About Liberty Meadows

Learn about Liberty Meadows and the work of Frank Cho

History and Information About Liberty Meadows

Liberty Meadows is one of the most known comic book series by Frank Cho. This series is related to the various activities of the denizens and staff members of an animal sanctuary and rehab clinic. The strip is one that Cho wrote while he was in college and it was written for the student newspaper at the University of Maryland, The Diamondback. It had appeared in many newspapers and was collected in comic books that were produced by Insight Studios. By 2001, Cho stopped syndication because there were too many editors censoring the comic strip. Cho then decided to publish the strip in a comic book format with no censoring. The book was published until 2004, when it stopped for 2 years, resuming in 2006. Cho let his fans know at this time that he would try to have a few issues of Liberty Meadows available per year.

From 2008 to 2011, the rights of Liberty Meadows were owned by Sony Pictures Digital, with the intent of creating a downloadable series and there was even talk of an animated television series by Sony Pictures Television. However, there were some executive changes at Sony and the rights of Liberty Meadows were returned to Cho. Unfortunately, Cho stopped working on Liberty Meadows in 2012, stating that his other jobs, such as those with Marvel were paying better.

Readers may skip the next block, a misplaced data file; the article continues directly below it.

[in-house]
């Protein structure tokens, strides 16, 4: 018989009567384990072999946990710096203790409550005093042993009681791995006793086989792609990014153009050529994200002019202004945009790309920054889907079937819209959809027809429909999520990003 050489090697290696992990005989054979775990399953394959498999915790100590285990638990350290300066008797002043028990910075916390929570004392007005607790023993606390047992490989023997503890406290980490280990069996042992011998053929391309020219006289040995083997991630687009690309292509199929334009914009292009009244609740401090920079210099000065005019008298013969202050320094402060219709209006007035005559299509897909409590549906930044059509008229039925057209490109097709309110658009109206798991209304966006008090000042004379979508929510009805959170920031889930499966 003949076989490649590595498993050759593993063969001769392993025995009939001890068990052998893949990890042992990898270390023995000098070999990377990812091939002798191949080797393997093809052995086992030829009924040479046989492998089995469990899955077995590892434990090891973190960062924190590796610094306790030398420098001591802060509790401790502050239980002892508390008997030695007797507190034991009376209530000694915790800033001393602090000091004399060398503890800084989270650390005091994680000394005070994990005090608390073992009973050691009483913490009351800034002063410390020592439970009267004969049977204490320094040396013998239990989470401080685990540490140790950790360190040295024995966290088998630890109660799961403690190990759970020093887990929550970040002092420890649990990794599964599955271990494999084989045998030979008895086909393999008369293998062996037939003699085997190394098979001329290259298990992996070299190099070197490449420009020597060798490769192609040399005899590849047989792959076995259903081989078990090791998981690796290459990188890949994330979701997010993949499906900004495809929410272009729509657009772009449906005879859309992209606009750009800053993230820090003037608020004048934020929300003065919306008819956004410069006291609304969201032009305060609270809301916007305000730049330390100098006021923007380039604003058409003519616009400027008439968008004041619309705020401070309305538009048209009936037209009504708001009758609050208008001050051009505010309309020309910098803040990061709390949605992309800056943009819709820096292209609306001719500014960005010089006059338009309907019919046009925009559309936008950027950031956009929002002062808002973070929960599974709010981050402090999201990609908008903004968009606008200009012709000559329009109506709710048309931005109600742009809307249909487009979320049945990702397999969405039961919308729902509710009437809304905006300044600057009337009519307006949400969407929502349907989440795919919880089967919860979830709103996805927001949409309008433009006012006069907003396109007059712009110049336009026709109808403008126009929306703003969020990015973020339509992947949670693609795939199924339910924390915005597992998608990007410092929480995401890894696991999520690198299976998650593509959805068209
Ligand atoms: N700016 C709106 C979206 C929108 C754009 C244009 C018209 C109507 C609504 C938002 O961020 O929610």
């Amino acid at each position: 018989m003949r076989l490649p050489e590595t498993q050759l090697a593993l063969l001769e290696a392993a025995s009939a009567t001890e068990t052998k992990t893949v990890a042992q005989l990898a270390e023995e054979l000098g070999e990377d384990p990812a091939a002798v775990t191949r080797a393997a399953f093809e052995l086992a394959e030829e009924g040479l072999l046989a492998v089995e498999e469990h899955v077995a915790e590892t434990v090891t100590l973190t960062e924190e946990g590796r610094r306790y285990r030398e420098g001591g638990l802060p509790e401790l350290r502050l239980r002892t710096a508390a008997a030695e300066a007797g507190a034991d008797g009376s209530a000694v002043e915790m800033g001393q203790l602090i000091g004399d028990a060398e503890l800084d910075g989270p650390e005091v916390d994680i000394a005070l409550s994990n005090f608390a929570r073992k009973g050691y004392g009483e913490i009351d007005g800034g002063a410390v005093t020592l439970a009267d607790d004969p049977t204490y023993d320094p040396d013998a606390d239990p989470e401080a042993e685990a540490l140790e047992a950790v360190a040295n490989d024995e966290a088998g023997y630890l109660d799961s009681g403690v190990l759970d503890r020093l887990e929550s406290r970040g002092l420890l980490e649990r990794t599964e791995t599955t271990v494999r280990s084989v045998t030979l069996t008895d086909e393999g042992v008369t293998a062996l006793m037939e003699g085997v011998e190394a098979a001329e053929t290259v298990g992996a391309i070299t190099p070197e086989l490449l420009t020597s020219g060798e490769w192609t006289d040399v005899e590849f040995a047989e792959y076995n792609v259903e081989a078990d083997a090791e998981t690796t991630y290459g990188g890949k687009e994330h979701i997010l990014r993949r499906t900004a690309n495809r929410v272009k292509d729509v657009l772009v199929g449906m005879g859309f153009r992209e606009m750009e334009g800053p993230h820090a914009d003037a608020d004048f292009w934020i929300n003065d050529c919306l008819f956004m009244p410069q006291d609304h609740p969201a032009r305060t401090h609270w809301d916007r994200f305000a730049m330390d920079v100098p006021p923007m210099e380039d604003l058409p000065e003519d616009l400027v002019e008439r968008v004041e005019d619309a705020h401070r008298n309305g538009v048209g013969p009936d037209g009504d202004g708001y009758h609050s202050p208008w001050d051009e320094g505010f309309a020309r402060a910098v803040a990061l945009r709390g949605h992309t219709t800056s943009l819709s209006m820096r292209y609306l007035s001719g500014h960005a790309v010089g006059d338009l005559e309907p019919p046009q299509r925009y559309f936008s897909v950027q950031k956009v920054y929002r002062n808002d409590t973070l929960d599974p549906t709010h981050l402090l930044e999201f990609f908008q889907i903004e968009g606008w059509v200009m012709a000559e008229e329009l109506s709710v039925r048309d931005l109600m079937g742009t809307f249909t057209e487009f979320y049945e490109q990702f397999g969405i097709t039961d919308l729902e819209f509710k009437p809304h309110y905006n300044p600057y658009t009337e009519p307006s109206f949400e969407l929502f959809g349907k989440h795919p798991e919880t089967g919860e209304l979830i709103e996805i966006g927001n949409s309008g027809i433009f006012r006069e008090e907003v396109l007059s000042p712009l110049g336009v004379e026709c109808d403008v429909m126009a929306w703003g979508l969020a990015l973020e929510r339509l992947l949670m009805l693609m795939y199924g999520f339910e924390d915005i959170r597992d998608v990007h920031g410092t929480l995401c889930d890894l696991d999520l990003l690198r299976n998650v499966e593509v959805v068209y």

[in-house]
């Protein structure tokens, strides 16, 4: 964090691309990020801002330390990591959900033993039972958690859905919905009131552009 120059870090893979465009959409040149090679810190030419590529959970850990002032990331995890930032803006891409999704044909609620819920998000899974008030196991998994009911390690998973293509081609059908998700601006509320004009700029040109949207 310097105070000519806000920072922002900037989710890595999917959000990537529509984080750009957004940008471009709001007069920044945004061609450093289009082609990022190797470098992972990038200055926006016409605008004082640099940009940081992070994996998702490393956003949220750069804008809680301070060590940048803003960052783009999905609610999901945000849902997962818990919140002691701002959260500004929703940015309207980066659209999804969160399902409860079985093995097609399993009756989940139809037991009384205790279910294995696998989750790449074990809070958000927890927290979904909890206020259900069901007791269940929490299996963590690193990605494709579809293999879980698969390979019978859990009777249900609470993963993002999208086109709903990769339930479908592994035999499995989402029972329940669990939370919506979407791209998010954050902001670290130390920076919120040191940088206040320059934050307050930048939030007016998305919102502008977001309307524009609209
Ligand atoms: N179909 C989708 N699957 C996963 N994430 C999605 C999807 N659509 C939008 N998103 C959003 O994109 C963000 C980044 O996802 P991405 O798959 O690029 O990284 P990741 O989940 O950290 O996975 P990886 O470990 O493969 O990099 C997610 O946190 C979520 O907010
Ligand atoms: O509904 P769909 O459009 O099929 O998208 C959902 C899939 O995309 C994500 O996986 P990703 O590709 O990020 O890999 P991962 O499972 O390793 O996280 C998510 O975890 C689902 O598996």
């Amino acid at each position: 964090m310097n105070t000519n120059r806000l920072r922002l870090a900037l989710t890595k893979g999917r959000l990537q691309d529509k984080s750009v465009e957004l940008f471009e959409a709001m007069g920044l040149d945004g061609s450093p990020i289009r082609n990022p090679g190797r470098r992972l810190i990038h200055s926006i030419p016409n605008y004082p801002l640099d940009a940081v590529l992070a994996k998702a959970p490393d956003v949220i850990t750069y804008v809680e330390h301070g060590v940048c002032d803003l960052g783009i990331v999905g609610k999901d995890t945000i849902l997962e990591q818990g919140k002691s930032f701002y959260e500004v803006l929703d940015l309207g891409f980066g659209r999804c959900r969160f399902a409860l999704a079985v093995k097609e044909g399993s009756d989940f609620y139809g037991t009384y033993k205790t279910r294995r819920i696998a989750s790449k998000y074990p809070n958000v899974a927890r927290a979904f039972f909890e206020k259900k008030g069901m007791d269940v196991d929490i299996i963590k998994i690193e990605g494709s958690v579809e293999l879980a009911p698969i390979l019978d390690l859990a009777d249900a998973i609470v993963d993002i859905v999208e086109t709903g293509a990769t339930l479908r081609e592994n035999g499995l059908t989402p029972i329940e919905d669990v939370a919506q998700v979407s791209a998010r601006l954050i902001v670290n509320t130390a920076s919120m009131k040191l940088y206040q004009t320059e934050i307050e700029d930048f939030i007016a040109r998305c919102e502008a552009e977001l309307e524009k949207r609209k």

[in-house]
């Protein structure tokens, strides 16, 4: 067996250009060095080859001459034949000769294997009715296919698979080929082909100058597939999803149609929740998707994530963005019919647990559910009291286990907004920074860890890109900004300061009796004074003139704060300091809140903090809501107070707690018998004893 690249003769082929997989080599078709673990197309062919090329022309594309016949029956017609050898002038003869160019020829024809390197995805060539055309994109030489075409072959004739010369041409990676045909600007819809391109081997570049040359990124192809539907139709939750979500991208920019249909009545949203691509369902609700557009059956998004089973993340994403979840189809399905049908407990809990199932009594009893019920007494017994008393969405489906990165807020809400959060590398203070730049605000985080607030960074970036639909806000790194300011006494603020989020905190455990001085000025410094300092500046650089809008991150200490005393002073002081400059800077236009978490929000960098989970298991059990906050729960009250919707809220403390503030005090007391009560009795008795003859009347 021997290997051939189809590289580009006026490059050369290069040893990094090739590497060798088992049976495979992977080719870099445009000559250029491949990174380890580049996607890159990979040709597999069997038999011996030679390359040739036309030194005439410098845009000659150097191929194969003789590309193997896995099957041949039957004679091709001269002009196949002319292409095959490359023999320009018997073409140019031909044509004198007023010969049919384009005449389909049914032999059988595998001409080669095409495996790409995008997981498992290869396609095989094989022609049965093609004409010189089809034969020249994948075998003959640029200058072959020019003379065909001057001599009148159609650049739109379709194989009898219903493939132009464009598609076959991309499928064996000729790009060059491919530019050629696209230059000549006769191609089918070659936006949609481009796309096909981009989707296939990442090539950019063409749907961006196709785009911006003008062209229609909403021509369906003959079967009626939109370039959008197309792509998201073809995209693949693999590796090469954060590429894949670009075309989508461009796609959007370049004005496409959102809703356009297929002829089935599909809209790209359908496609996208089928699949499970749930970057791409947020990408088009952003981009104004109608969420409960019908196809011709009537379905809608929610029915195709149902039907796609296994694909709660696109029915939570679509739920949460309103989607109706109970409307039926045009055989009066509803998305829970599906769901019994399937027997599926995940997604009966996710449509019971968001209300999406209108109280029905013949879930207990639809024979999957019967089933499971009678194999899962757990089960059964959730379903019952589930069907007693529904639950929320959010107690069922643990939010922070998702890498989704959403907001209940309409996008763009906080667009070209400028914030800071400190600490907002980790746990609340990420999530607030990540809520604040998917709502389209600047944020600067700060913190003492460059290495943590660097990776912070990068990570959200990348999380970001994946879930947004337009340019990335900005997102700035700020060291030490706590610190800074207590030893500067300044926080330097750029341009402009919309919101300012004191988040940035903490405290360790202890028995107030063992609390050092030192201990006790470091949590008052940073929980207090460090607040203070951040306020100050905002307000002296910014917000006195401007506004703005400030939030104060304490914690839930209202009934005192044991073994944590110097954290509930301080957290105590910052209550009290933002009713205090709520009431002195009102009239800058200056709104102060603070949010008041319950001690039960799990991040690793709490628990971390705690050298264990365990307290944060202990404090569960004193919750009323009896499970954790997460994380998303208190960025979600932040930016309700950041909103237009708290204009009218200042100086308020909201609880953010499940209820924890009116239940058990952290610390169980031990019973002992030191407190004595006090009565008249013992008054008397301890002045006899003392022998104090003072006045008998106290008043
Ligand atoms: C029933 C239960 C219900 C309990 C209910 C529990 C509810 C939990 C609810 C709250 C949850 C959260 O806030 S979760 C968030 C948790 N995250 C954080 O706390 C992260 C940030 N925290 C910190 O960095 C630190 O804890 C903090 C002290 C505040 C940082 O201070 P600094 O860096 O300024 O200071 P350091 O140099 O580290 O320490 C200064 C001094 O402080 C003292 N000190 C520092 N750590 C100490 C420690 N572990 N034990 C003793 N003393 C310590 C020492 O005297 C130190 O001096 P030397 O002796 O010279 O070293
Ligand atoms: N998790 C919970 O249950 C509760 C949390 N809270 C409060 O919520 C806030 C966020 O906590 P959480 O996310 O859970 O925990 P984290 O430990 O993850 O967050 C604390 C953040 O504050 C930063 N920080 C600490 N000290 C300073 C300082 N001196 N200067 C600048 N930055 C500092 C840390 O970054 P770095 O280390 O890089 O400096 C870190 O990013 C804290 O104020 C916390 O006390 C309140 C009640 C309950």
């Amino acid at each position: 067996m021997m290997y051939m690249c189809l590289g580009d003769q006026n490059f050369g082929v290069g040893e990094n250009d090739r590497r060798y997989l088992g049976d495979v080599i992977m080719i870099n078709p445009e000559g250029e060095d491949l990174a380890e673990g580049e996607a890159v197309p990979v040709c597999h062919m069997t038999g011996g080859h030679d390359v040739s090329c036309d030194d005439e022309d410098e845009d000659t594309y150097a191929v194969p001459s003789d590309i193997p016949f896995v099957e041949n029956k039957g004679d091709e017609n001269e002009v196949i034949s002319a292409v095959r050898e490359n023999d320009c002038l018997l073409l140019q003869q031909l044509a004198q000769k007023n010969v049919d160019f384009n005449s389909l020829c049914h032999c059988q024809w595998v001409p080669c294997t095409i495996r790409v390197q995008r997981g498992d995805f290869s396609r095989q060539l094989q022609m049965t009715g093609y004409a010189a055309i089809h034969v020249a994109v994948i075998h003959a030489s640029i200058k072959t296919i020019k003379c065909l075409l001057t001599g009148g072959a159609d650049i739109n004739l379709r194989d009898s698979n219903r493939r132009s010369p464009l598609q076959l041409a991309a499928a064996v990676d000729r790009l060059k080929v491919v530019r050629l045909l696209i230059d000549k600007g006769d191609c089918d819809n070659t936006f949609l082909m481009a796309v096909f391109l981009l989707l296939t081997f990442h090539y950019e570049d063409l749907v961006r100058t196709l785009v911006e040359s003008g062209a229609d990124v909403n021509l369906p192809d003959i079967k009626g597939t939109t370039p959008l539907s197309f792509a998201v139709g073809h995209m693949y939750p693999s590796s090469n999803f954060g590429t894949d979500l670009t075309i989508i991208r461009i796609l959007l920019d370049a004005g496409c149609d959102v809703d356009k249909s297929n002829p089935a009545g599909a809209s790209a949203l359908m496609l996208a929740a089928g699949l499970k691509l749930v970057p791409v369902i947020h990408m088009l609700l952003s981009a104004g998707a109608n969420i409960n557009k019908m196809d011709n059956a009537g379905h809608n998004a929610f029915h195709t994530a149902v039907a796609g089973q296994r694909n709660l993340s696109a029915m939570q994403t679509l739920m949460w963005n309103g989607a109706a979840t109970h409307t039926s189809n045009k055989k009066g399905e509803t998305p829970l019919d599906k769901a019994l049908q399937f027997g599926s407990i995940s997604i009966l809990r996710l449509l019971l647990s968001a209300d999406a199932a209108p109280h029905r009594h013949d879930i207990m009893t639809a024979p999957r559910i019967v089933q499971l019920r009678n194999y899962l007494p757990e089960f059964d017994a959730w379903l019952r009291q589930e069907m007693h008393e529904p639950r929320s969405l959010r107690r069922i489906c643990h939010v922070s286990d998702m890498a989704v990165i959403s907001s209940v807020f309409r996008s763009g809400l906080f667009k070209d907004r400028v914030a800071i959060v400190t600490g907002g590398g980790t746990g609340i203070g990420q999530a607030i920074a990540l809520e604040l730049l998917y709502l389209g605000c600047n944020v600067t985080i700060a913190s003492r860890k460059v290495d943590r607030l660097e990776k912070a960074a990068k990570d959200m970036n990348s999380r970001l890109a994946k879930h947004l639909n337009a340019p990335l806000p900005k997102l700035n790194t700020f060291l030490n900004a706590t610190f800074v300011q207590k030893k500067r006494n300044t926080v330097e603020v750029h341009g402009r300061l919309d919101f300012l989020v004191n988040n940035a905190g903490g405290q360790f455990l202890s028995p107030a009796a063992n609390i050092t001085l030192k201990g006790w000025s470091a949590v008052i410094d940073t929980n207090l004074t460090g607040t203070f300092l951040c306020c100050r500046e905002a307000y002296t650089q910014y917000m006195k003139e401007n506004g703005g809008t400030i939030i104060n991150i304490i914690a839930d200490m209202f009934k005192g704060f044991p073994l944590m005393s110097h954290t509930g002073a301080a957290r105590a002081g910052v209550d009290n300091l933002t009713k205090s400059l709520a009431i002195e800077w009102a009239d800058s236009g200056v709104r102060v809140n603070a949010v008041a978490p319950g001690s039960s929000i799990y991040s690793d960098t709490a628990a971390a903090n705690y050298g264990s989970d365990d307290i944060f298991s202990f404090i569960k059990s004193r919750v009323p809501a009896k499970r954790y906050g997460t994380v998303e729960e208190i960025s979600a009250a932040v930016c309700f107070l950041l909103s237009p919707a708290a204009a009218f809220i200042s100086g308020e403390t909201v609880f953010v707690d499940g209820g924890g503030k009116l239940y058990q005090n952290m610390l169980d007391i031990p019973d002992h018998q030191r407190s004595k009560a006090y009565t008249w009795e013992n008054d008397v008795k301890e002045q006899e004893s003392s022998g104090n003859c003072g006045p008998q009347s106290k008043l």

Liberty Meadows is a hilarious comic strip, all based on talking animals and featuring some dim-witted humans. Though the humans are focused on the development of the animals, those animals are having the most fun. They engage in fantasies, adventures and even group therapy. The comic strip took animals to a new level and with Cho’s masterful artwork and sense of humour, the strip is one of the most popular related to Cho. While this was his early work, the comic strip followed him through much of his career and even though it is no longer published, it remains a popular strip and a popular comic book series.

When the series was run as a newspaper comic strip, it received numerous awards, putting Cho on the map. With Cho being unhappy about the censorship with newspapers, he decided to offer the strip in a comic book format, featuring all the adult humour and sexy sketches that has been omitted with the newspaper editions. Liberty Meadows features memorable characters, including Brandy the animal psychiatrist and Frank, the veterinarian with a crush on Brandy. There was Al, the handyman with constant injuries and Julius, the owner. When it came to the animals themselves, the stars were Dean, a sexist pig, Leslie, the frog hypochondriac, Oscar, a dachshund always in trouble and Truman, a cute and innocent duckling. Combined, these characters offered laughs and innuendos that entertained adults from many locations within the United States. Unfortunately, Cho cut his ties with Liberty Meadows to pursue better paying jobs.